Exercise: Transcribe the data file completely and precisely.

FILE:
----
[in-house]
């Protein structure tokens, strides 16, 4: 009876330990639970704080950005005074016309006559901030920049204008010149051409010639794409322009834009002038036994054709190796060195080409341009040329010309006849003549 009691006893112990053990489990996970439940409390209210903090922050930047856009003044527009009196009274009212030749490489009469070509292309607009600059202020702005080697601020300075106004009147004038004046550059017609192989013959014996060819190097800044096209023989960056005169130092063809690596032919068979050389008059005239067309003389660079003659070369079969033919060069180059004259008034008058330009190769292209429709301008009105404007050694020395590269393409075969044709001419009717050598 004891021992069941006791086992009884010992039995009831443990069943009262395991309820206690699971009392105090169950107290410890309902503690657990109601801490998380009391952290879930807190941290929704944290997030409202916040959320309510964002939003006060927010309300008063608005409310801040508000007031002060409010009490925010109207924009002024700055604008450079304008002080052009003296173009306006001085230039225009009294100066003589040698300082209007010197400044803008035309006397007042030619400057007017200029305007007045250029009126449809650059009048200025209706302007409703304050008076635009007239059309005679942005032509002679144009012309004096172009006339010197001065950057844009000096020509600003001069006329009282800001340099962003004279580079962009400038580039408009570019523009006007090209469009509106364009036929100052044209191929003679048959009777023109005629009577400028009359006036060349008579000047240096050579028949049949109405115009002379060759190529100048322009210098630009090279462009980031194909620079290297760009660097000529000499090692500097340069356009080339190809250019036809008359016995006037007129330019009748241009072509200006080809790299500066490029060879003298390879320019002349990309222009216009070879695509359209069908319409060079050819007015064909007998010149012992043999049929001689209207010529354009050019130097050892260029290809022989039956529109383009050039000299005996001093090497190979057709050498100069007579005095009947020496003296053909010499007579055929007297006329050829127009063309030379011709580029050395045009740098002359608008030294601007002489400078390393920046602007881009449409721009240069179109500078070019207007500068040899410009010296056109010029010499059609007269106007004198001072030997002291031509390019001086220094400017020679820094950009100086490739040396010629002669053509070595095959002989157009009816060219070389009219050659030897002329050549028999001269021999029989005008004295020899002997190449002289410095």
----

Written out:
[in-house]
């Protein structure tokens, strides 16, 4: 009876330990639970704080950005005074016309006559901030920049204008010149051409010639794409322009834009002038036994054709190796060195080409341009040329010309006849003549 009691006893112990053990489990996970439940409390209210903090922050930047856009003044527009009196009274009212030749490489009469070509292309607009600059202020702005080697601020300075106004009147004038004046550059017609192989013959014996060819190097800044096209023989960056005169130092063809690596032919068979050389008059005239067309003389660079003659070369079969033919060069180059004259008034008058330009190769292209429709301008009105404007050694020395590269393409075969044709001419009717050598 004891021992069941006791086992009884010992039995009831443990069943009262395991309820206690699971009392105090169950107290410890309902503690657990109601801490998380009391952290879930807190941290929704944290997030409202916040959320309510964002939003006060927010309300008063608005409310801040508000007031002060409010009490925010109207924009002024700055604008450079304008002080052009003296173009306006001085230039225009009294100066003589040698300082209007010197400044803008035309006397007042030619400057007017200029305007007045250029009126449809650059009048200025209706302007409703304050008076635009007239059309005679942005032509002679144009012309004096172009006339010197001065950057844009000096020509600003001069006329009282800001340099962003004279580079962009400038580039408009570019523009006007090209469009509106364009036929100052044209191929003679048959009777023109005629009577400028009359006036060349008579000047240096050579028949049949109405115009002379060759190529100048322009210098630009090279462009980031194909620079290297760009660097000529000499090692500097340069356009080339190809250019036809008359016995006037007129330019009748241009072509200006080809790299500066490029060879003298390879320019002349990309222009216009070879695509359209069908319409060079050819007015064909007998010149012992043999049929001689209207010529354009050019130097050892260029290809022989039956529109383009050039000299005996001093090497190979057709050498100069007579005095009947020496003296053909010499007579055929007297006329050829127009063309030379011709580029050395045009740098002359608008030294601007002489400078390393920046602007881009449409721009240069179109500078070019207007500068040899410009010296056109010029010499059609007269106007004198001072030997002291031509390019001086220094400017020679820094950009100086490739040396010629002669053509070595095959002989157009009816060219070389009219050659030897002329050549028999001269021999029989005008004295020899002997190449002289410095």